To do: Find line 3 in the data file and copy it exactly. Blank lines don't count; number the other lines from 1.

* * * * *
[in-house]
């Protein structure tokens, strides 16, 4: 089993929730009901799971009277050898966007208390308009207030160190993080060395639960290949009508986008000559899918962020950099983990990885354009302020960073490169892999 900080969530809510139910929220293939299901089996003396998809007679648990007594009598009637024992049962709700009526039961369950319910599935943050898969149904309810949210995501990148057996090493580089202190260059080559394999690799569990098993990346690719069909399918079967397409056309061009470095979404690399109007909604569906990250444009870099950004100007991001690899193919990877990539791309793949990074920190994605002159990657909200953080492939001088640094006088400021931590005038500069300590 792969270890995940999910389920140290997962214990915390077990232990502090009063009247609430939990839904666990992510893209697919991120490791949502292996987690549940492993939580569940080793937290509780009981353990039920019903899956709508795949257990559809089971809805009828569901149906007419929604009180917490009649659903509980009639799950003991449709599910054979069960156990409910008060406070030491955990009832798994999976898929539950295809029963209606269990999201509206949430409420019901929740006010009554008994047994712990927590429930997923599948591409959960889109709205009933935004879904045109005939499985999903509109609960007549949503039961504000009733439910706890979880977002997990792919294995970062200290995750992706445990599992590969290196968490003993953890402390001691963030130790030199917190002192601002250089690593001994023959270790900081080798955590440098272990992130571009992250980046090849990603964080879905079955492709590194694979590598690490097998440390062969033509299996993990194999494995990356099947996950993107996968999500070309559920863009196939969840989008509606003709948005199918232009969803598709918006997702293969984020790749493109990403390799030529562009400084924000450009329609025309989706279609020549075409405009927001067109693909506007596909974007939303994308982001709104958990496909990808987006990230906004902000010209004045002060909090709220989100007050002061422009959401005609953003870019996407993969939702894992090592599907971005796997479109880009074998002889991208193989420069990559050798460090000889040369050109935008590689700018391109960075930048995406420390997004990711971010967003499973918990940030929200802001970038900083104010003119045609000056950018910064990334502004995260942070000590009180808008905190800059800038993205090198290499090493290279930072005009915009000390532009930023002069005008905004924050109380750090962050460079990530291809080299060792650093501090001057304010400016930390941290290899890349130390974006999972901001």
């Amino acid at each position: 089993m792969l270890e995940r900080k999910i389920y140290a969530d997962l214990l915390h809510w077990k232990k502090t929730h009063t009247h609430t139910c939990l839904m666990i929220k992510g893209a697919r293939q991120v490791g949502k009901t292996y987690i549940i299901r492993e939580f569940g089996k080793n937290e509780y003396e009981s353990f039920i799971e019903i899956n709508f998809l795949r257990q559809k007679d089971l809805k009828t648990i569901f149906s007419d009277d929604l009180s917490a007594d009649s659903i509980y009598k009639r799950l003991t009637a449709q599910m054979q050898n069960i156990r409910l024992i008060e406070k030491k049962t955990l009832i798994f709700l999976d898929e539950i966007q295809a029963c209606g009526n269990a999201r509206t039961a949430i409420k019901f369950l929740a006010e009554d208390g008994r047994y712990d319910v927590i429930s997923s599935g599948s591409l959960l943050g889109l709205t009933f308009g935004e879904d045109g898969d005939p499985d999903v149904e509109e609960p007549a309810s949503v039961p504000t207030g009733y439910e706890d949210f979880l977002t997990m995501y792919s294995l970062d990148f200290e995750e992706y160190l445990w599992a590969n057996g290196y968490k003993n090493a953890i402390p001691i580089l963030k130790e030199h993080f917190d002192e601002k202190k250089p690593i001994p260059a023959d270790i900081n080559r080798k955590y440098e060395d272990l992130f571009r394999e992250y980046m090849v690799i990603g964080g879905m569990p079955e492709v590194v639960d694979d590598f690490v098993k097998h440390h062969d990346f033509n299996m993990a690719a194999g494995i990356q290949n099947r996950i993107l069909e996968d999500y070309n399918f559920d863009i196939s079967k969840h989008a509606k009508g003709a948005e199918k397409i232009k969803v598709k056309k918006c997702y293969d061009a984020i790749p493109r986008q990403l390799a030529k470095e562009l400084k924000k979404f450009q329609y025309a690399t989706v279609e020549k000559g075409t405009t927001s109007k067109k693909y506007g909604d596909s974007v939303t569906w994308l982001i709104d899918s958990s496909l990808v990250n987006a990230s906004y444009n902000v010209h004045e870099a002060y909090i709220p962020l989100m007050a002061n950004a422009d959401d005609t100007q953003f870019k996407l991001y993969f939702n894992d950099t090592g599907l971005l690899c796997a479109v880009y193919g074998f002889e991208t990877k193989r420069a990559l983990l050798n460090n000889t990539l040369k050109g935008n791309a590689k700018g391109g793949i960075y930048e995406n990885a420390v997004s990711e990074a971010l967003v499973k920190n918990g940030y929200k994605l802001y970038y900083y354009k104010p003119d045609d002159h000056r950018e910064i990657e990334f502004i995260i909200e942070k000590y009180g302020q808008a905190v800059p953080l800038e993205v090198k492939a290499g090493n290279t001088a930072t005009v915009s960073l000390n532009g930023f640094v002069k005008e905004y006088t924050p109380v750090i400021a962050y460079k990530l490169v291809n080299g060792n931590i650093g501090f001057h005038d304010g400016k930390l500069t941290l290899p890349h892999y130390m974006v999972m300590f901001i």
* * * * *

């Amino acid at each position: 089993m792969l270890e995940r900080k999910i389920y140290a969530d997962l214990l915390h809510w077990k232990k502090t929730h009063t009247h609430t139910c939990l839904m666990i929220k992510g893209a697919r293939q991120v490791g949502k009901t292996y987690i549940i299901r492993e939580f569940g089996k080793n937290e509780y003396e009981s353990f039920i799971e019903i899956n709508f998809l795949r257990q559809k007679d089971l809805k009828t648990i569901f149906s007419d009277d929604l009180s917490a007594d009649s659903i509980y009598k009639r799950l003991t009637a449709q599910m054979q050898n069960i156990r409910l024992i008060e406070k030491k049962t955990l009832i798994f709700l999976d898929e539950i966007q295809a029963c209606g009526n269990a999201r509206t039961a949430i409420k019901f369950l929740a006010e009554d208390g008994r047994y712990d319910v927590i429930s997923s599935g599948s591409l959960l943050g889109l709205t009933f308009g935004e879904d045109g898969d005939p499985d999903v149904e509109e609960p007549a309810s949503v039961p504000t207030g009733y439910e706890d949210f979880l977002t997990m995501y792919s294995l970062d990148f200290e995750e992706y160190l445990w599992a590969n057996g290196y968490k003993n090493a953890i402390p001691i580089l963030k130790e030199h993080f917190d002192e601002k202190k250089p690593i001994p260059a023959d270790i900081n080559r080798k955590y440098e060395d272990l992130f571009r394999e992250y980046m090849v690799i990603g964080g879905m569990p079955e492709v590194v639960d694979d590598f690490v098993k097998h440390h062969d990346f033509n299996m993990a690719a194999g494995i990356q290949n099947r996950i993107l069909e996968d999500y070309n399918f559920d863009i196939s079967k969840h989008a509606k009508g003709a948005e199918k397409i232009k969803v598709k056309k918006c997702y293969d061009a984020i790749p493109r986008q990403l390799a030529k470095e562009l400084k924000k979404f450009q329609y025309a690399t989706v279609e020549k000559g075409t405009t927001s109007k067109k693909y506007g909604d596909s974007v939303t569906w994308l982001i709104d899918s958990s496909l990808v990250n987006a990230s906004y444009n902000v010209h004045e870099a002060y909090i709220p962020l989100m007050a002061n950004a422009d959401d005609t100007q953003f870019k996407l991001y993969f939702n894992d950099t090592g599907l971005l690899c796997a479109v880009y193919g074998f002889e991208t990877k193989r420069a990559l983990l050798n460090n000889t990539l040369k050109g935008n791309a590689k700018g391109g793949i960075y930048e995406n990885a420390v997004s990711e990074a971010l967003v499973k920190n918990g940030y929200k994605l802001y970038y900083y354009k104010p003119d045609d002159h000056r950018e910064i990657e990334f502004i995260i909200e942070k000590y009180g302020q808008a905190v800059p953080l800038e993205v090198k492939a290499g090493n290279t001088a930072t005009v915009s960073l000390n532009g930023f640094v002069k005008e905004y006088t924050p109380v750090i400021a962050y460079k990530l490169v291809n080299g060792n931590i650093g501090f001057h005038d304010g400016k930390l500069t941290l290899p890349h892999y130390m974006v999972m300590f901001i």